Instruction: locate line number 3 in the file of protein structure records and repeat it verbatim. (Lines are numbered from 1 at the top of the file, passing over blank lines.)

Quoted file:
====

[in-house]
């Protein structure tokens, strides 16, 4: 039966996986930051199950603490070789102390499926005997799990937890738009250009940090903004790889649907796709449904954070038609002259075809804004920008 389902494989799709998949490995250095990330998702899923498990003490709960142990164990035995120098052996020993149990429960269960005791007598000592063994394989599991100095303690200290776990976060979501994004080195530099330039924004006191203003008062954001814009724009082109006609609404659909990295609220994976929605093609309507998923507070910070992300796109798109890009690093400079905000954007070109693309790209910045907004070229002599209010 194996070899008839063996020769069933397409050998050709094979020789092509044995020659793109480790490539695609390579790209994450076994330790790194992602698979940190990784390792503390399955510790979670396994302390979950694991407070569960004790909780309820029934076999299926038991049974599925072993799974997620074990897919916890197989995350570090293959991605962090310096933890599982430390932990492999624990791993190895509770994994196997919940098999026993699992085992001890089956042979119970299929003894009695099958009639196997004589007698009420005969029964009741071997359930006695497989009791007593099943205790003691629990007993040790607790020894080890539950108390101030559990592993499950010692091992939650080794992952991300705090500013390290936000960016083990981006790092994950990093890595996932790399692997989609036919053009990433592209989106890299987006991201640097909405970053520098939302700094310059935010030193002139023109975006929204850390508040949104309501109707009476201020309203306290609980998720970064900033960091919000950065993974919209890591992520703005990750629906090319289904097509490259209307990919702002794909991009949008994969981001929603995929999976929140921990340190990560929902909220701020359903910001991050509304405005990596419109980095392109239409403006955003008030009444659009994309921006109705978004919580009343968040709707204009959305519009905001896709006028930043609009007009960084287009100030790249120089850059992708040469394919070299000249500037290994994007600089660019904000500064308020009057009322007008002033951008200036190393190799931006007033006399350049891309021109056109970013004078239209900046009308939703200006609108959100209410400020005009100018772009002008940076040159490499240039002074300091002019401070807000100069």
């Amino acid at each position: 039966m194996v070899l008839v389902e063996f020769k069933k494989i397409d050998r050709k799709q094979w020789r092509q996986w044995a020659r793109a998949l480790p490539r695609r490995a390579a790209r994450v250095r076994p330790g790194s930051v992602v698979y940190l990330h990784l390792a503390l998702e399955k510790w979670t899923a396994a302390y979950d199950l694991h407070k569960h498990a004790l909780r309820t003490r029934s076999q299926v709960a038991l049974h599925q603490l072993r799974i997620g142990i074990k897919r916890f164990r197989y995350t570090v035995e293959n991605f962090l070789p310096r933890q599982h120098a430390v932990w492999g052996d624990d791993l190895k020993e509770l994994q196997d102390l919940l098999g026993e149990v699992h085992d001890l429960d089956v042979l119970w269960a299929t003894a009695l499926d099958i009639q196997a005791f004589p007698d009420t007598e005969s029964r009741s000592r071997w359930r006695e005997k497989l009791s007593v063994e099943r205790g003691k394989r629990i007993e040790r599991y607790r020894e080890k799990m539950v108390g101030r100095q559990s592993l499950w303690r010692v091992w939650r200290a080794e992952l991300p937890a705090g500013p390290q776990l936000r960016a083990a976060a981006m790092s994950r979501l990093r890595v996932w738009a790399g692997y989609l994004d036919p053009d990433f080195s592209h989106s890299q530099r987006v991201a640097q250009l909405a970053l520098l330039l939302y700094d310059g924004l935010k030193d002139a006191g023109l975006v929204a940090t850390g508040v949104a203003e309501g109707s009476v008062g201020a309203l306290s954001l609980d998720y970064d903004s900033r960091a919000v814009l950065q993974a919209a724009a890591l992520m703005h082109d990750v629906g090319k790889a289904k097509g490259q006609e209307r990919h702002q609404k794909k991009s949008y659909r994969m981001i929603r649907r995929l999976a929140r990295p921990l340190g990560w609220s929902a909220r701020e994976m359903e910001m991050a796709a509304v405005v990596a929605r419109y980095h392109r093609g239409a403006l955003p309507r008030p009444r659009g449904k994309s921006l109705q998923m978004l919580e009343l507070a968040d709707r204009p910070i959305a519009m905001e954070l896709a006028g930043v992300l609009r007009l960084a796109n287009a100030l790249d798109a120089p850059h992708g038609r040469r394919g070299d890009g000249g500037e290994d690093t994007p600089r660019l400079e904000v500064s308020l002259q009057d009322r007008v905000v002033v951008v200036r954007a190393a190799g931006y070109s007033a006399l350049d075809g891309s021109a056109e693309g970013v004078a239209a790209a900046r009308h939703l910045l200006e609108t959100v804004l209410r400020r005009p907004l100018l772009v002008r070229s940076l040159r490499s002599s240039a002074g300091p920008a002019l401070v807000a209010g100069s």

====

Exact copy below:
């Amino acid at each position: 039966m194996v070899l008839v389902e063996f020769k069933k494989i397409d050998r050709k799709q094979w020789r092509q996986w044995a020659r793109a998949l480790p490539r695609r490995a390579a790209r994450v250095r076994p330790g790194s930051v992602v698979y940190l990330h990784l390792a503390l998702e399955k510790w979670t899923a396994a302390y979950d199950l694991h407070k569960h498990a004790l909780r309820t003490r029934s076999q299926v709960a038991l049974h599925q603490l072993r799974i997620g142990i074990k897919r916890f164990r197989y995350t570090v035995e293959n991605f962090l070789p310096r933890q599982h120098a430390v932990w492999g052996d624990d791993l190895k020993e509770l994994q196997d102390l919940l098999g026993e149990v699992h085992d001890l429960d089956v042979l119970w269960a299929t003894a009695l499926d099958i009639q196997a005791f004589p007698d009420t007598e005969s029964r009741s000592r071997w359930r006695e005997k497989l009791s007593v063994e099943r205790g003691k394989r629990i007993e040790r599991y607790r020894e080890k799990m539950v108390g101030r100095q559990s592993l499950w303690r010692v091992w939650r200290a080794e992952l991300p937890a705090g500013p390290q776990l936000r960016a083990a976060a981006m790092s994950r979501l990093r890595v996932w738009a790399g692997y989609l994004d036919p053009d990433f080195s592209h989106s890299q530099r987006v991201a640097q250009l909405a970053l520098l330039l939302y700094d310059g924004l935010k030193d002139a006191g023109l975006v929204a940090t850390g508040v949104a203003e309501g109707s009476v008062g201020a309203l306290s954001l609980d998720y970064d903004s900033r960091a919000v814009l950065q993974a919209a724009a890591l992520m703005h082109d990750v629906g090319k790889a289904k097509g490259q006609e209307r990919h702002q609404k794909k991009s949008y659909r994969m981001i929603r649907r995929l999976a929140r990295p921990l340190g990560w609220s929902a909220r701020e994976m359903e910001m991050a796709a509304v405005v990596a929605r419109y980095h392109r093609g239409a403006l955003p309507r008030p009444r659009g449904k994309s921006l109705q998923m978004l919580e009343l507070a968040d709707r204009p910070i959305a519009m905001e954070l896709a006028g930043v992300l609009r007009l960084a796109n287009a100030l790249d798109a120089p850059h992708g038609r040469r394919g070299d890009g000249g500037e290994d690093t994007p600089r660019l400079e904000v500064s308020l002259q009057d009322r007008v905000v002033v951008v200036r954007a190393a190799g931006y070109s007033a006399l350049d075809g891309s021109a056109e693309g970013v004078a239209a790209a900046r009308h939703l910045l200006e609108t959100v804004l209410r400020r005009p907004l100018l772009v002008r070229s940076l040159r490499s002599s240039a002074g300091p920008a002019l401070v807000a209010g100069s």